by Jeff Canoy, ABS-CBN News
GUAM — Clear skies, white sandy beach, and no incoming missiles from North Korea for now.
Welcome to Guam, a US territory in the Pacific, and home to over forty thousand Filipinos.
It’s business as usual, after North Korean state media reported that leader Kim Jong Un has opted not to fire missiles at this time, pending Washington’s next move.
It’s a sign of easing tensions between North Korea and the US, which has seen its leaders in a heated exchange in the past weeks.
Filipino-American Marge del Carmen, who has lived in Guam for over nineteen years, welcomes this development.
“Of course thank God na nawala na yung mga ganyang threat, nakahinga na kami ng maluwag we have been praying with our rosary,” she says. “We can live although normal naman, although we don’t think about it, we try to live normal, ayaw namin matakot yung mga anak namin.”
Nova Manlapas too describes the de-escalation as a welcome respite.
She lives near a US air base in Guam, and was concerned about North Korea’s earlier threat.
“Tell me about August 15, the night before August 15 yung anxiety attack parang naghihintay ka na lang na maynangyayari, ayaw mo mangyari, maexperience, prayers talga…. pasalamat sa Diyos, na parang wala na talaga, hopefully, di naman natin hawak ang kanyang kaisipan, we really thank our Lord. We still need to be aware still and be ready.”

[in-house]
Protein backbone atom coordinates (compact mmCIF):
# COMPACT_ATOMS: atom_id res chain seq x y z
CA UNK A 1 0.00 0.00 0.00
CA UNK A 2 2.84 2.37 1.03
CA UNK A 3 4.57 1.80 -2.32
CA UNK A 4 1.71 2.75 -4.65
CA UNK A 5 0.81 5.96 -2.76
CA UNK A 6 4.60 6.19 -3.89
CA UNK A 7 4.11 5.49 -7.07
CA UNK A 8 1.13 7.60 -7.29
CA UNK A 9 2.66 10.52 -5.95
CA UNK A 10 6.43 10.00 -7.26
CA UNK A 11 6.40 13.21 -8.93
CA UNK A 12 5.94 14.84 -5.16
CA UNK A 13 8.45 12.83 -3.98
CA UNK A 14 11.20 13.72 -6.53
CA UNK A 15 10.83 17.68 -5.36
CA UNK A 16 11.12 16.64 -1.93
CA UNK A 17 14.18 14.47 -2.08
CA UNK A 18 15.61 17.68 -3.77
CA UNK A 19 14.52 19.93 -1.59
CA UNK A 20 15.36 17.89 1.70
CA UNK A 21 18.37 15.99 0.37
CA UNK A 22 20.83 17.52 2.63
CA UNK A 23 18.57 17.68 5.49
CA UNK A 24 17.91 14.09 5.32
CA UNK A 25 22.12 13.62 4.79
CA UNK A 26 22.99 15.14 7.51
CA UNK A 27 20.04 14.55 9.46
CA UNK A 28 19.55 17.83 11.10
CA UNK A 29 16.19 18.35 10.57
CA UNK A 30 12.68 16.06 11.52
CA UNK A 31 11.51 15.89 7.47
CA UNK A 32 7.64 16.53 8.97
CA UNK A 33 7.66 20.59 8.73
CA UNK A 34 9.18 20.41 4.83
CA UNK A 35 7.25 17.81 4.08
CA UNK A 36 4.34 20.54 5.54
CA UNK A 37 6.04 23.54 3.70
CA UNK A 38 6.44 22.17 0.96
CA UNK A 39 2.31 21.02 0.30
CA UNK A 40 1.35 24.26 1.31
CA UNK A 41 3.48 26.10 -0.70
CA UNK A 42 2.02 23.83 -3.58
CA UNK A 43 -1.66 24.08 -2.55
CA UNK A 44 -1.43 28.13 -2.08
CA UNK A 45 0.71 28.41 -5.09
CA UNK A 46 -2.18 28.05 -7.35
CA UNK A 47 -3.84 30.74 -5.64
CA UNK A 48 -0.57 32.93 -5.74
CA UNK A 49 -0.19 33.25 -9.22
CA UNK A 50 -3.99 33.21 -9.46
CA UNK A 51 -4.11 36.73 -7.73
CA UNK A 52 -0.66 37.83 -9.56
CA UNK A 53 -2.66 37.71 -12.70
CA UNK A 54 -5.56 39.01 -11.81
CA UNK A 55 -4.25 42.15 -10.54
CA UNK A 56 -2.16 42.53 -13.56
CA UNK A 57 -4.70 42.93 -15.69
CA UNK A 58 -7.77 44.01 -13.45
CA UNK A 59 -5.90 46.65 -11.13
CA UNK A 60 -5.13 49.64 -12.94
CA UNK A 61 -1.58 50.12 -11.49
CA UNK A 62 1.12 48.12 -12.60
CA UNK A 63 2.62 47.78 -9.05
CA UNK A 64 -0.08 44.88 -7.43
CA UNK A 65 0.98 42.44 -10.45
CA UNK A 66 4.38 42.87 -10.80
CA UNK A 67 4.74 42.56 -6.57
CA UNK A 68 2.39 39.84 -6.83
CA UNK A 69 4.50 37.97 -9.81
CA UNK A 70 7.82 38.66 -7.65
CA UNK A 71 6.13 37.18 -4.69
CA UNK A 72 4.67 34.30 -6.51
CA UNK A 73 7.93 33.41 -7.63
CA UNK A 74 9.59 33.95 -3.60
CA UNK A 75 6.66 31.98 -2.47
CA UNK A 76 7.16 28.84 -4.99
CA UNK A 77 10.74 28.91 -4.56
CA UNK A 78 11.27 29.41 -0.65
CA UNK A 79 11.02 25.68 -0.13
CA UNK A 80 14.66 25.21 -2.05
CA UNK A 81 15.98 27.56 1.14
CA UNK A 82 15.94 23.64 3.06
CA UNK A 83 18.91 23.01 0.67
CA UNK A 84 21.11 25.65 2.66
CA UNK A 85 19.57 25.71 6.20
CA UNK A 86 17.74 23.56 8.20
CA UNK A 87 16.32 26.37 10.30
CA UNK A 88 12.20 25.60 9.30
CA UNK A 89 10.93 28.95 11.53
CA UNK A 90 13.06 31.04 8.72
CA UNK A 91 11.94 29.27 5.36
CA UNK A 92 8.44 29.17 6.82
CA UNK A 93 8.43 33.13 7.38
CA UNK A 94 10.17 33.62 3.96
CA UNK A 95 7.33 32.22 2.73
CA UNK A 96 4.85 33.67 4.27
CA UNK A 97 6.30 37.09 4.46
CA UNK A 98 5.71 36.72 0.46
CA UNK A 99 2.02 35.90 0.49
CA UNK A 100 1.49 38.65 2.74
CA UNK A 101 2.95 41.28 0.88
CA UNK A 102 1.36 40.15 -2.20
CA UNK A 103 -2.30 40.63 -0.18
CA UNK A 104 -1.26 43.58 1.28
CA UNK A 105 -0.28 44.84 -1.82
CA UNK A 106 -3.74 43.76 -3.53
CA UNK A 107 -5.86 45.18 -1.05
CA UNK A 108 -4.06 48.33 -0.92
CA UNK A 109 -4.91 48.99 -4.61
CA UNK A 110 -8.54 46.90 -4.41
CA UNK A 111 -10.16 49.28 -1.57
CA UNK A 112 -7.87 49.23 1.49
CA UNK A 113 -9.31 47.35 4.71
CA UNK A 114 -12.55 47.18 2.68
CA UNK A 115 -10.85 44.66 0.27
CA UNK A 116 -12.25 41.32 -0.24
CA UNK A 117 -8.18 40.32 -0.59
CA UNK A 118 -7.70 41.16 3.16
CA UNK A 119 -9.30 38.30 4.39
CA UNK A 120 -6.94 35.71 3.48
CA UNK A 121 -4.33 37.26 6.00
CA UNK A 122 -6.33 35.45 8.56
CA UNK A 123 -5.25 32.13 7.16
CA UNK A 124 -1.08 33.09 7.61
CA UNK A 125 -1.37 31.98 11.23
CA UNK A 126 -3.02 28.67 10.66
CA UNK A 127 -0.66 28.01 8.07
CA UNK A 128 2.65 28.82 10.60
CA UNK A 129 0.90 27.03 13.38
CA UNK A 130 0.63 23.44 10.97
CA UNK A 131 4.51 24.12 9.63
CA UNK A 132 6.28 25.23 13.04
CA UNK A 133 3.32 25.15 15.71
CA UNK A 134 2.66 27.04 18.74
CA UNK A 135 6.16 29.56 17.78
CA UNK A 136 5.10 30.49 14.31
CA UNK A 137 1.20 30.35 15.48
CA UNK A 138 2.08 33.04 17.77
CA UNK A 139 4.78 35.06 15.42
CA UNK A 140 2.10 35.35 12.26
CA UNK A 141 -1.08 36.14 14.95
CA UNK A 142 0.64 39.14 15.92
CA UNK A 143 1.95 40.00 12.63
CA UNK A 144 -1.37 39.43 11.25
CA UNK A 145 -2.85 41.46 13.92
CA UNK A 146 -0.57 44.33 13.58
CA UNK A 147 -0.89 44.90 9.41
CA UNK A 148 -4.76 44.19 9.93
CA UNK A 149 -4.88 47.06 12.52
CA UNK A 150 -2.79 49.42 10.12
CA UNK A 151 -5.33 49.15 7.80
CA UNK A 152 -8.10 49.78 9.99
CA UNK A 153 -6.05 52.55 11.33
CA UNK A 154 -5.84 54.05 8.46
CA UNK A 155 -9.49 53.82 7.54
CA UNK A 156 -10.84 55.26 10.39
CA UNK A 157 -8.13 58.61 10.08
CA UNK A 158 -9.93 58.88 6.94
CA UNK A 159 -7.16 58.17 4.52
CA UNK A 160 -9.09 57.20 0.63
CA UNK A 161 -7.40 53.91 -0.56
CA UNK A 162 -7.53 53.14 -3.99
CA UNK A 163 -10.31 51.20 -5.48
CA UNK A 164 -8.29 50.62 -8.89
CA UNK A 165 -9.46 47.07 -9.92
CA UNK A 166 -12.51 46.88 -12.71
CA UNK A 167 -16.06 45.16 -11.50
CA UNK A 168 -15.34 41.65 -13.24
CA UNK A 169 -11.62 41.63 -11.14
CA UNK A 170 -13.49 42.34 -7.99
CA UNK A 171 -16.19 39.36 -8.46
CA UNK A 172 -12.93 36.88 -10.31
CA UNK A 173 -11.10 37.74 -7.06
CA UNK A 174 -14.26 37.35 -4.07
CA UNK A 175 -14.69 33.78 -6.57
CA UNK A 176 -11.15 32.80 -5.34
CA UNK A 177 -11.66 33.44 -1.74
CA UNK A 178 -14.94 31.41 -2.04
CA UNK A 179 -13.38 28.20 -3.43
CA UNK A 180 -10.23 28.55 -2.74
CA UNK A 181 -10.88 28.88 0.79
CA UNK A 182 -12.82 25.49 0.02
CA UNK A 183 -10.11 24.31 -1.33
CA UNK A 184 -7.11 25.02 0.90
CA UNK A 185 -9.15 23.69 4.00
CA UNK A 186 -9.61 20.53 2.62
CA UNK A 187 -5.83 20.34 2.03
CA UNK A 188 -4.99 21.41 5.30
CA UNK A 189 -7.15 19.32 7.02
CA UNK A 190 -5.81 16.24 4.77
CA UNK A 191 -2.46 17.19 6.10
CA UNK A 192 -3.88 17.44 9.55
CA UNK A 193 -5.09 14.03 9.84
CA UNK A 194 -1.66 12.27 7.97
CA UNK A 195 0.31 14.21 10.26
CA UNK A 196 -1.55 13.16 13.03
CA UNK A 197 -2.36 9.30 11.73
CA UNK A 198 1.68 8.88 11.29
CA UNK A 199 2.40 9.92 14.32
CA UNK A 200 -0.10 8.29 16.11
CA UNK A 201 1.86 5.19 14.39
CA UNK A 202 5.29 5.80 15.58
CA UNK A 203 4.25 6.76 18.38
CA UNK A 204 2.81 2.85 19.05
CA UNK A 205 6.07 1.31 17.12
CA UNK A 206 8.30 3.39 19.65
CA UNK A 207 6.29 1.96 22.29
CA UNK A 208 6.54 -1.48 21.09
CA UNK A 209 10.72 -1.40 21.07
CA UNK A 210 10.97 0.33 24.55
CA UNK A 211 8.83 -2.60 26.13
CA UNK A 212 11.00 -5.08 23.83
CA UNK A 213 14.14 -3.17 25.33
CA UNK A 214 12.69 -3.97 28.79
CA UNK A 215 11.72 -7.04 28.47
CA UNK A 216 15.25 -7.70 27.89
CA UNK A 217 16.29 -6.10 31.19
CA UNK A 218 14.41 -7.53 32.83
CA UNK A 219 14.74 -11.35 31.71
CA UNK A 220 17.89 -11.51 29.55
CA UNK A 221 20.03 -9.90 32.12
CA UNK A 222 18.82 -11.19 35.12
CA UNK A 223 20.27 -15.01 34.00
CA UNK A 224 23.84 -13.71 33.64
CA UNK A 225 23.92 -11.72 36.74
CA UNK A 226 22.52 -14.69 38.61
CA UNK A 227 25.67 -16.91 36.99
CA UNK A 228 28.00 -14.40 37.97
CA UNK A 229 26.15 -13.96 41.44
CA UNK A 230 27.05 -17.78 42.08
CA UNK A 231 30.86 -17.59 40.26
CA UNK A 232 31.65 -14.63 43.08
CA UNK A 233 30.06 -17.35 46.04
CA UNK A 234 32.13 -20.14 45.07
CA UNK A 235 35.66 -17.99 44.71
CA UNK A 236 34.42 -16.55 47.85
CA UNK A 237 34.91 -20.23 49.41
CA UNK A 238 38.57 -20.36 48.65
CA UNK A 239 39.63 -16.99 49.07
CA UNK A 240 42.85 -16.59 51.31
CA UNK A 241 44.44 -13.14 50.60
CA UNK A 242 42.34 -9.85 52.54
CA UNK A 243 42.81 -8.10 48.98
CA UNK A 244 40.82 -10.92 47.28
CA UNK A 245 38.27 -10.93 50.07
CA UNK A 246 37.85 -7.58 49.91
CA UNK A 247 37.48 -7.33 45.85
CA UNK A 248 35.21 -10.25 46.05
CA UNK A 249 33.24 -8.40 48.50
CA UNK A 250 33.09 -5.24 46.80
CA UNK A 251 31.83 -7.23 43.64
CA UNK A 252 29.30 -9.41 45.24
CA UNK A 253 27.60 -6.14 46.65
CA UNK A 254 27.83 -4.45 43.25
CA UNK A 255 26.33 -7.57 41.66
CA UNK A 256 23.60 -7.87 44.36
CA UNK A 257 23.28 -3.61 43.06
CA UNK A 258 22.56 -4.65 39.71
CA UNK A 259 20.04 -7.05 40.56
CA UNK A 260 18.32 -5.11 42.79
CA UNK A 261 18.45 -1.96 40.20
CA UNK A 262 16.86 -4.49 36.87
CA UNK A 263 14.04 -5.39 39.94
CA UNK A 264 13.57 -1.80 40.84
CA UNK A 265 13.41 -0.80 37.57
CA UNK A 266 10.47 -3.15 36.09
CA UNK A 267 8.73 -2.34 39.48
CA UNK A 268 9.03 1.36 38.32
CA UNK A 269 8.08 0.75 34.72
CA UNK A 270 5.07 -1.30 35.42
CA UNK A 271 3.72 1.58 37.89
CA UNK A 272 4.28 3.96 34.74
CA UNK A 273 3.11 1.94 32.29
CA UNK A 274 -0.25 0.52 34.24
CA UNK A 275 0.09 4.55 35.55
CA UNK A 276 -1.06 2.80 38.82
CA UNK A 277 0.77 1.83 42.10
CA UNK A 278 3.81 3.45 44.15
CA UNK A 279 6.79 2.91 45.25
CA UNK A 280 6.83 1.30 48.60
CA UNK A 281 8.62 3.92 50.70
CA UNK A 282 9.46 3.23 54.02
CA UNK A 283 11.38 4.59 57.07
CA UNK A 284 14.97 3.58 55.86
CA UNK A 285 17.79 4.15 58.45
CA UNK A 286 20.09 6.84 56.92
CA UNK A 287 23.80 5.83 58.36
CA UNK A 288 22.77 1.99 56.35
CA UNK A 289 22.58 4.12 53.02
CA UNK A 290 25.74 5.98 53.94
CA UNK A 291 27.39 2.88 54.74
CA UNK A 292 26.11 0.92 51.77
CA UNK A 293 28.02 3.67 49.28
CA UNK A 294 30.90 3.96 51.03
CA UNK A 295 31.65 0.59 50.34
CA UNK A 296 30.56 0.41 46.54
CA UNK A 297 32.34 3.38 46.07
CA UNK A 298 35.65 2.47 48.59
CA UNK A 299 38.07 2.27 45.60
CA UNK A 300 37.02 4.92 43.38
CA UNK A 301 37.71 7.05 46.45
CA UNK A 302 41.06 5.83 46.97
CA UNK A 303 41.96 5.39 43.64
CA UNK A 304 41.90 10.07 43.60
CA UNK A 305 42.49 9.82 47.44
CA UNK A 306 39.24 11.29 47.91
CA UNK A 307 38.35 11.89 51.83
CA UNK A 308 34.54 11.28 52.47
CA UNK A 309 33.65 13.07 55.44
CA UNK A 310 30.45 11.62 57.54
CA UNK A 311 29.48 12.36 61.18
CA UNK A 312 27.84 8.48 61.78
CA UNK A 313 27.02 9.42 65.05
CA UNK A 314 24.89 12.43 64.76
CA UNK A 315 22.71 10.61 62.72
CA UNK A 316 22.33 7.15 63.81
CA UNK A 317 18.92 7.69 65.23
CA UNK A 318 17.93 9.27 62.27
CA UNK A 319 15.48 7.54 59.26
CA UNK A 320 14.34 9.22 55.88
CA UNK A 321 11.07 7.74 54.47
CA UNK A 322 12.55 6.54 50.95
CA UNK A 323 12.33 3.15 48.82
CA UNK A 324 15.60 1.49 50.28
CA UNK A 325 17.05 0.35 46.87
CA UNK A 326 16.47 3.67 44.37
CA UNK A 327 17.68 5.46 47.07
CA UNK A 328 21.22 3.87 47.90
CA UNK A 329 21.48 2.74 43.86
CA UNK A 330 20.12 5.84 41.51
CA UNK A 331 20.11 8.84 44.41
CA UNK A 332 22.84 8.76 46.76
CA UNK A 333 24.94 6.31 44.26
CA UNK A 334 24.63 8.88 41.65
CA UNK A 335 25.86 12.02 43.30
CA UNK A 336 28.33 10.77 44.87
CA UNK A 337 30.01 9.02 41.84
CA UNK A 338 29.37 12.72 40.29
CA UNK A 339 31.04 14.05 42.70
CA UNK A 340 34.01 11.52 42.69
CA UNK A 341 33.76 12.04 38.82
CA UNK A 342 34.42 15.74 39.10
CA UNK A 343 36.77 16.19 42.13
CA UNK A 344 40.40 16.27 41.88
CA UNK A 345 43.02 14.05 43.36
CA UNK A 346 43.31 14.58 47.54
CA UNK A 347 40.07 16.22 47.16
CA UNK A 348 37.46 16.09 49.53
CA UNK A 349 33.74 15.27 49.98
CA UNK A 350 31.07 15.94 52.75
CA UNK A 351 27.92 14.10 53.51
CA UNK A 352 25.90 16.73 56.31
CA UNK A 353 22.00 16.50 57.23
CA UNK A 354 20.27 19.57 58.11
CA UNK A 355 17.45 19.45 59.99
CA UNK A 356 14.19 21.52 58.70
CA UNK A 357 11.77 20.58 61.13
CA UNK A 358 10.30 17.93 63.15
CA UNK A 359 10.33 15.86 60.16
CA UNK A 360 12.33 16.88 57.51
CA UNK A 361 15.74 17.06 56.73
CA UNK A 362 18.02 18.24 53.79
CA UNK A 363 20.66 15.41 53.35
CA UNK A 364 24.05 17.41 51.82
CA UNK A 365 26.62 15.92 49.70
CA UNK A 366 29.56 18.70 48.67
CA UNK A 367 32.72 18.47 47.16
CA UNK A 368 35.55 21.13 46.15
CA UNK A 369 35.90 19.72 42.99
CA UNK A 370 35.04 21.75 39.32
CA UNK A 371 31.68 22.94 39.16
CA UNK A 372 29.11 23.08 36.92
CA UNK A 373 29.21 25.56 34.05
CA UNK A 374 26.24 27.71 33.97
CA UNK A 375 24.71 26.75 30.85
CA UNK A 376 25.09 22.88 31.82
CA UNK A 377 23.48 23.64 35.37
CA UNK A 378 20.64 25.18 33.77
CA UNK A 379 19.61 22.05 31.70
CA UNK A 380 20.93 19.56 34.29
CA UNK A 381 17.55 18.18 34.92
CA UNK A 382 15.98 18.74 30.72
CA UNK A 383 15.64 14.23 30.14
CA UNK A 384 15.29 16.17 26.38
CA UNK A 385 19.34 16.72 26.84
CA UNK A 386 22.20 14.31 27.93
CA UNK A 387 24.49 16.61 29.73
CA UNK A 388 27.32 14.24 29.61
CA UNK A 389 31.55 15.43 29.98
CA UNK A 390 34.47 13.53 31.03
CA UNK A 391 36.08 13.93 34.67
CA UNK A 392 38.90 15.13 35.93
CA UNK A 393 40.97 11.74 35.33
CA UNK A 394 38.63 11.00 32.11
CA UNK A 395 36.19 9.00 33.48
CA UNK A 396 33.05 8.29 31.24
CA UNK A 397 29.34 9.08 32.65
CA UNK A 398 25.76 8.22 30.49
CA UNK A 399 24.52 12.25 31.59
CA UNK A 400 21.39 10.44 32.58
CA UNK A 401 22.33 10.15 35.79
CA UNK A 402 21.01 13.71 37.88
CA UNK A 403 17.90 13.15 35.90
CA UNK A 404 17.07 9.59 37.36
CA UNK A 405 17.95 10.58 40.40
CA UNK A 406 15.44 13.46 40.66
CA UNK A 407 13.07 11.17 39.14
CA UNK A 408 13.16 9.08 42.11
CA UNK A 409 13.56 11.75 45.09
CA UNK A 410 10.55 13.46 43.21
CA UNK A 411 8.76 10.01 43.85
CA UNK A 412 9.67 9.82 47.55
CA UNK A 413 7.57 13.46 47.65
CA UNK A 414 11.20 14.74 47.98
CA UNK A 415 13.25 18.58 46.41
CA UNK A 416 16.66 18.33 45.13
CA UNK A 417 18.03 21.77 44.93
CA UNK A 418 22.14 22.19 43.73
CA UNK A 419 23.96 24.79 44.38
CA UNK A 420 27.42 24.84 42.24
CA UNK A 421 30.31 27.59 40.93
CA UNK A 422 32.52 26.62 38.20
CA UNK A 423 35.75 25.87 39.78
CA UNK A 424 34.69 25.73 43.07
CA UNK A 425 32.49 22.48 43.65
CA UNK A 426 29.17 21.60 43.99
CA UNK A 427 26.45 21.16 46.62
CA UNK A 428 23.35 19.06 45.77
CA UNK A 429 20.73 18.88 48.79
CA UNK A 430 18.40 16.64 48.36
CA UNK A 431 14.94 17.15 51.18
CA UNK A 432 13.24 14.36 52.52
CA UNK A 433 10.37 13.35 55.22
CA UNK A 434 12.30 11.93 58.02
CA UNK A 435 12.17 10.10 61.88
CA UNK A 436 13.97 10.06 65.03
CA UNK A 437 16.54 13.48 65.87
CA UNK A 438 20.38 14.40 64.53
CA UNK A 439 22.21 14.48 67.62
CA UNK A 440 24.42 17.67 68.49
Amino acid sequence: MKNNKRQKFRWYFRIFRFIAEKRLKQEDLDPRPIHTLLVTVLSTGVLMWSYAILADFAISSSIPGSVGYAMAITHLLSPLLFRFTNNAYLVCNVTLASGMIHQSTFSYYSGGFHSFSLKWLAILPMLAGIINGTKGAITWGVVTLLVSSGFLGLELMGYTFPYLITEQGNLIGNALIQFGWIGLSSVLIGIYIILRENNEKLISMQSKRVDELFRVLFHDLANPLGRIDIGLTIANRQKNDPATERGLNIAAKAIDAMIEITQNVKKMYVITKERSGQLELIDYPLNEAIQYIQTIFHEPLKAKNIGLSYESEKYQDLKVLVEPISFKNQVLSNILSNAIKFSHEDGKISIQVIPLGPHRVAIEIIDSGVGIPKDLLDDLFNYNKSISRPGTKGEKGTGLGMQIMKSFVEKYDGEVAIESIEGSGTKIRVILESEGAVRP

Many in Guam also worried about how the threat would affect tourism, which the island depends on as one of its biggest industries.
But the local government says more people seem to be visiting Guam these days.
“Guam, to our kababayans, don’t worry about Guam. It’s a great tourist destination like the Philippines. You should come,” said Lieutenant Governor Ray Tenorio.
While tensions might have eased, Guam’s government says they are ready if North Korea pushes through with its initial threat.
It’s a sigh of relief for many here in Guam. But with the US and South Korea set to hold joint military exercises within the month, the Pacific Islands may likely end up back in North Korea’s crosshairs.